Noah Chinn Interview with the Author: Arlene F. Marks

Every so often I like to ask other science fiction writers to talk about their projects. It gives us a chance to see how we approach the genres we love, how they differ, and how they might be the same. This week, we have a look at a Canadian SF author, Arlene Marks.

Arlene F. Marks currently has three very different series of speculative fiction novels out there. Her space opera with a political thriller spin, the Sic Transit Terra series; the Nash’terel books, which mashes urban fantasy with science fiction and horror; and a series of cozy mysteries that weaves in paranormal elements, set in the Georgian Bay area where she currently resides.

Q: Speculative fiction author is just the latest of the various hats you’ve worn in your life. What else have you done?

A: It’s true that I’ve had a number of jobs, but I’ve only ever had two careers, and I’ve been fortunate enough to engage in them simultaneously: teaching and writing. I began teaching in 1970, and I started getting paid for my writing and editing in 1976. For decades after that, I switched back and forth between these two passions, working full-time at one and part-time at the other. For a while, I was also an indie publisher. When I officially retired from the classroom in 2012, I dived into writing full-time. I still conduct occasional writing workshops, but there won’t be any more flip-flopping at this point in my life. I aim to produce two novels per year, and with luck I’ll be able to keep up that pace right to the end.

Q: So, about Sic Transit Terra. I see you summarized it as “Dynasty meets Star Trek with a side helping of 24“. Where did you get the idea for that series?

A: It actually began with a question – Why does it take us Humans so long to grow up and realize what’s really important? – and progressed from there to “What if it’s because…?” With an answer in hand, I began writing a mystery set in the future. I intended to let the truth about (and the impact of) ancient events be revealed gradually over the course of the narrative. Then the characters I’d created took over and made all of that the background to an unfolding tale of political intrigue and upheaval surrounding the members of a powerful family.

Q: There are six books in the first story arc. Do you plan to continue the series?

A: Yes. Sic Transit Terra is now completed and the next phase, Sic Transit Stragon, is about to begin. The first installment, The Stragori Deception, will be coming out from Brain Lag later this year. This novel picks up where The Identity Shift left off, with the rescue of ten Terran agents from a Stragon on the brink of civil war. However, the focus remains on that world as Dennis Forrand continues working against the radical elements threatening to bring down his family along with the planetary government. Readers will get reacquainted with characters from the previous arc as well as meeting new ones, and as always with my books, each novel can be enjoyed as a stand-alone and will contain plenty of plot twists, suspense, and humour.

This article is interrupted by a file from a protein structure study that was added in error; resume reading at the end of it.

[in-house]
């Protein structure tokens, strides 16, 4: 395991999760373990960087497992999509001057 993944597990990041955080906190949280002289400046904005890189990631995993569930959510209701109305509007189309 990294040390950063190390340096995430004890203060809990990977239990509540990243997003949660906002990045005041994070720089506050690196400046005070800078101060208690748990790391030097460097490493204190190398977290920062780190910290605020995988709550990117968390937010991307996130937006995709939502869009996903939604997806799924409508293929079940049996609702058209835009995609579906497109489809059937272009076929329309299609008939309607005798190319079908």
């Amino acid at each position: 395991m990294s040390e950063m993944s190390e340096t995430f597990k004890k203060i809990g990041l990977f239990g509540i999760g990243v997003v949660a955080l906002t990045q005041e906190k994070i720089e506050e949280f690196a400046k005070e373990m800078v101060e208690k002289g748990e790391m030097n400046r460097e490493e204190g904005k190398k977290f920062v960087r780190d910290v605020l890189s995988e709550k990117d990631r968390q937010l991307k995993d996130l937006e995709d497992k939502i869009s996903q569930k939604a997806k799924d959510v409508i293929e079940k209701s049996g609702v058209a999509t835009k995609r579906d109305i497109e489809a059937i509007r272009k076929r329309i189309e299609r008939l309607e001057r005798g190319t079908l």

Q: What do you enjoy most about writing SF, and what’s the most difficult thing about it?

A: I love creating interesting characters and watching what they do when weird stuff happens to them – and by definition, a lot of weird stuff happens in this genre. Also, the more humour I can inject into a story, the more fun it is for me to write.

I tend to hyperfocus when I’m writing or editing, so the most difficult thing for me, regardless of the genre, has always been knowing when to stop working on a story and pronounce it done.

Q: Will you be opening up any of the universes you’ve created to other authors?

A: Tough question. Anything is possible. However, all I can say for now is that each universe contains far more stories than I’ll be able to write during my lifetime. It’s like a painting by Pieter Brueghel, containing a multitude of characters, all unique, all busy doing things, and each the protagonist of their own narrative. I’ll write as many of them as I can. And I hope that when I’m forced to stop, there will be at least one other author ready to step up and continue studying the canvas.

Read the FULL interview at: Noah Chinn Interview with the Author: Arlene F. Marks

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